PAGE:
Probate and Its Problems
By: Lauren C. Enea, Esq.
“If I have a Will, I avoid Probate, right?” This is a question I hear all too often and, unfortunately, the answer is more complicated then yes or no.
Probate is the legal process that takes place when someone has a Last Will and Testament and passes away with assets titled to their name alone. It is a court proceeding necessitating the filing of one’s Last Will and Testament in the Surrogate’s Court of the county where the decedent resided and the appointment of the executor named in the Last Will and Testament as the fiduciary of the decedent’s estate. If someone passes away without a Last Will and Testament, a similar proceeding, known as an Administration Proceeding is commenced. So, in short, having a Last Will and Testament does not avoid probate and a probate proceeding would be necessary if there are assets held in the decedent’s name alone.
The following are some of the reasons one should try to avoid utilizing a Last Will that needs to be admitted to probate upon one’s death:
- Avoid the potentially significant legal fees and filing fees associated with the probate process.
- The probate process can often take nine months to over a year to complete.
- The existence of a Last Will that needs to be admitted to probate increases the risk of a Will Contest.
- Probate is public! When one’s Last Will and Testament is admitted to probate, it is then on file and open for public viewing. Additionally, the nature and value of the assets comprising one’s estate, along with the chosen beneficiaries are outlined in the probate petition and inventory of assets. This lack of privacy is a sufficient reason in and of itself to avoid the probate process!
While legal fees may vary depending on where one resides and the experience of the attorney retained, it is not unusual for the fees to be three to five percent of the decedent’s gross estate. Additionally, court filing fees associated with probate go up to $1,250 for an estate worth $500,000 or greater.
Unanticipated expenses can also arise where the court needs to appoint a Guardian ad Litem (an attorney) to represent the interests of any beneficiary who is a “person under a disability” or where a beneficiary seeks a formal accounting to be filed with the court for court approval. Expenses associated with ancillary probate proceedings may also arise where the decedent owned property in a state other than New York.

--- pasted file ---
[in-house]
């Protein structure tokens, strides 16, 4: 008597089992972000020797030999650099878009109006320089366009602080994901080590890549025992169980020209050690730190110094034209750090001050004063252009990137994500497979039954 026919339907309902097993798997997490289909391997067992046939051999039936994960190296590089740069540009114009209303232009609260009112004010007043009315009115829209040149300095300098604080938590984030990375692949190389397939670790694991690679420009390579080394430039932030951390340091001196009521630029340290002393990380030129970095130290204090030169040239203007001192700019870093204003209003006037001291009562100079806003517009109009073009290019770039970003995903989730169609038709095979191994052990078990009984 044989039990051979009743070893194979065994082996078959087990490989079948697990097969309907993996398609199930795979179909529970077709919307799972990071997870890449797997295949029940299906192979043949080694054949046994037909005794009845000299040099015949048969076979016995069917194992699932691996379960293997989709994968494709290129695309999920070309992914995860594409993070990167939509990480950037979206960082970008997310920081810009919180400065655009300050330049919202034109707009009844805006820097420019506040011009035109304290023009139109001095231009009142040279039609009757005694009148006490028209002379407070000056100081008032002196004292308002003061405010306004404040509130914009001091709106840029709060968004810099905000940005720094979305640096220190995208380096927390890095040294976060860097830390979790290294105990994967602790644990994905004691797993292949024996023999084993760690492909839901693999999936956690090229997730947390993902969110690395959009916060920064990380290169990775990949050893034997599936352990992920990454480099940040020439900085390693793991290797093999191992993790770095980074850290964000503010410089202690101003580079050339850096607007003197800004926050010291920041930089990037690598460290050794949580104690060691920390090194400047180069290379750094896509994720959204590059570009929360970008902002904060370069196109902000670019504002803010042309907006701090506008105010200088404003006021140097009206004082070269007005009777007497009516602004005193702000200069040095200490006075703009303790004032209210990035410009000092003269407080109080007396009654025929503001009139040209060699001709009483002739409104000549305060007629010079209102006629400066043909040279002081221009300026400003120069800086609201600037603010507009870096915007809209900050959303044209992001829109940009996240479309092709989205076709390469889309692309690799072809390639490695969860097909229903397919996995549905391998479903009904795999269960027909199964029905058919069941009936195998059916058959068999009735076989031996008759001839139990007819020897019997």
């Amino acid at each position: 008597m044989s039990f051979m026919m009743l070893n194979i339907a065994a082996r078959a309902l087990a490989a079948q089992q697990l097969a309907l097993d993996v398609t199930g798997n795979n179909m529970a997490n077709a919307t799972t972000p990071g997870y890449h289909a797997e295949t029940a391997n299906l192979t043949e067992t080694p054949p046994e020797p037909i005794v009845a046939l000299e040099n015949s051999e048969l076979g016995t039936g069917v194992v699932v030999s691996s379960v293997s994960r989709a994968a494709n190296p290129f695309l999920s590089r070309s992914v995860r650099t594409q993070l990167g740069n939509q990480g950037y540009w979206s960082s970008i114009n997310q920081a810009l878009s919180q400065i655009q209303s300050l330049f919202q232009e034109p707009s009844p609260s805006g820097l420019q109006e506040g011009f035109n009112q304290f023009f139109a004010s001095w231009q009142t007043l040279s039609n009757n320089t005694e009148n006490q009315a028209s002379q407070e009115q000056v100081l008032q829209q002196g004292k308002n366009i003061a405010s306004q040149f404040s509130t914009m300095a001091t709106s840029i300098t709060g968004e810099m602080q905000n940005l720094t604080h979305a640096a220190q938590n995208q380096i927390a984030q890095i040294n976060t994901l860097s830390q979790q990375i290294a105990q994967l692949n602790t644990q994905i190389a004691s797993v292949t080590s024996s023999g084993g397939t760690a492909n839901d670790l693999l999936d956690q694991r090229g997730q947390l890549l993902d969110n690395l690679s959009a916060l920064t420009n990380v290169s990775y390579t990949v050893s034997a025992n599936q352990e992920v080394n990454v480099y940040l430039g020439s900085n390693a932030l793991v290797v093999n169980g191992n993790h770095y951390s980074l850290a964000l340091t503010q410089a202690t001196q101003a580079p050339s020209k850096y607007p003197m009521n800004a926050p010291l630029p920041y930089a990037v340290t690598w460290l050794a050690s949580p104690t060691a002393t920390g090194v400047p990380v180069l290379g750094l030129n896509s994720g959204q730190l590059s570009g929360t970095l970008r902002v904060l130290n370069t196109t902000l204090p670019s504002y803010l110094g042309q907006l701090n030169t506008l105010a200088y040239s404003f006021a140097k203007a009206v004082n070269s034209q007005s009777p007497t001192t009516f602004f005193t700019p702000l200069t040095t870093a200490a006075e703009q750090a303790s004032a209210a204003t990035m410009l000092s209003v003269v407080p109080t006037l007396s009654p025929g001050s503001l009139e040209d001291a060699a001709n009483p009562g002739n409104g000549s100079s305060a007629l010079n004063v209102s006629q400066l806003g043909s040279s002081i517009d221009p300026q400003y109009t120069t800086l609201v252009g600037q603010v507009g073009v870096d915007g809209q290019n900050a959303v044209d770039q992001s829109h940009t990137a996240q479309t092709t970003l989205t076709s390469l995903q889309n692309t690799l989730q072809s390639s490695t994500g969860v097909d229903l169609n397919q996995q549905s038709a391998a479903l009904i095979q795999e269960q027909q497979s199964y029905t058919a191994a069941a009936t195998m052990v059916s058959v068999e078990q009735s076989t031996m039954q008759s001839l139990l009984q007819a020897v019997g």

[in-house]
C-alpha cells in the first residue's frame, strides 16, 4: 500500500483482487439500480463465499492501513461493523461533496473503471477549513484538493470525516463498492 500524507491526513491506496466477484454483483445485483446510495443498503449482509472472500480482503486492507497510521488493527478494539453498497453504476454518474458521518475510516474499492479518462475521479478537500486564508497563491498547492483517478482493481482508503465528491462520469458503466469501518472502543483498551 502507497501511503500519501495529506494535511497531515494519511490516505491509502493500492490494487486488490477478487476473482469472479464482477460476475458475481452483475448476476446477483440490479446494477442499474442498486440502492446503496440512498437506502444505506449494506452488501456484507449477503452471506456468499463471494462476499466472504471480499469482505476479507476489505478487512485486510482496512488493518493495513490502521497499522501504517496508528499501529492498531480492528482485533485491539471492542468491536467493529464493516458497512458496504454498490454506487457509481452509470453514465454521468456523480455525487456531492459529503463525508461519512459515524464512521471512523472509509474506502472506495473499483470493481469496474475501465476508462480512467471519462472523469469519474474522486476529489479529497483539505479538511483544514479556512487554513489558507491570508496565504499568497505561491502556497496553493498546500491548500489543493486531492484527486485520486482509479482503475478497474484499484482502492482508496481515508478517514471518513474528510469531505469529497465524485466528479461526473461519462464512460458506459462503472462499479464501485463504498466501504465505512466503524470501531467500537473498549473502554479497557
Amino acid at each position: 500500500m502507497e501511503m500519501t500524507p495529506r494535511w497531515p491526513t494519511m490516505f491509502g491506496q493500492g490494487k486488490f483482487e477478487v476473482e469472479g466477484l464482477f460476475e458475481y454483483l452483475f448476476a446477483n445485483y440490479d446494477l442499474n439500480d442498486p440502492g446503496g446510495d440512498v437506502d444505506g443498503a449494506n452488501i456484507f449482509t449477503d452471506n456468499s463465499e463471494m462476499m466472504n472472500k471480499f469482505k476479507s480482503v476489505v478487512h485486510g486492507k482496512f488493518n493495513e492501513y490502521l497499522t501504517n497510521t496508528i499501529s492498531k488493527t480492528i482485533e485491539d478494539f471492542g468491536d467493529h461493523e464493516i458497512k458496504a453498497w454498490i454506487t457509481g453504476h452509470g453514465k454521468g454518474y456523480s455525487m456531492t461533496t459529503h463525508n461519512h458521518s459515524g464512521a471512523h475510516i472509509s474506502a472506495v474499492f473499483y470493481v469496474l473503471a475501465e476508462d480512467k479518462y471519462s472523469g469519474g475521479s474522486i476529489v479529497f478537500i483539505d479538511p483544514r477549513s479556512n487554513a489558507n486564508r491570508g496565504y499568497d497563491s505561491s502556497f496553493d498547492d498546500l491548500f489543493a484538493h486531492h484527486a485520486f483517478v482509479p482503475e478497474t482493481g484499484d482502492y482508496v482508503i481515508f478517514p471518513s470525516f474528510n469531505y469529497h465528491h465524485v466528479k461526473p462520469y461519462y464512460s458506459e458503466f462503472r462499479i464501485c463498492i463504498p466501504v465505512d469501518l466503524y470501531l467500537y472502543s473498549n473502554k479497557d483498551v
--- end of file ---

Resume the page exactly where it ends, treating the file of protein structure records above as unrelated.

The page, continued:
Even after the Last Will has been admitted to probate, there are filings such as the Inventory of Assets and Affidavit of Completion, which are required by the Court to be filed after a specific period of time. The Affidavit of Completion cannot be filed until at least seven months have passed and often it takes longer than that to completely marshal all assets, pay all debts, file all necessary taxes and ensure the beneficiaries have received an accounting and their proper distribution of the estate assets.
When a Will needs to be admitted to probate, not only are the beneficiaries under the Will entitled to notice, but any distributee (person who would inherit under the Laws of the State of New York if there was no Last Will and Testament) has to be cited (served with notice) or consent to the Will being admitted to probate. This presents the opportunity for a distributee to challenge the validity of the Last Will on grounds such as lack of testamentary capacity, undue influence, fraud or duress. A Will Contest can take years to settle and the potential legal fees and expenses are significantly greater.
To avoid these potential problems, the use of a Trust, whether Revocable and/or Irrevocable should be considered as a tool to avoid the probate process and the potential costs and delays associated with it.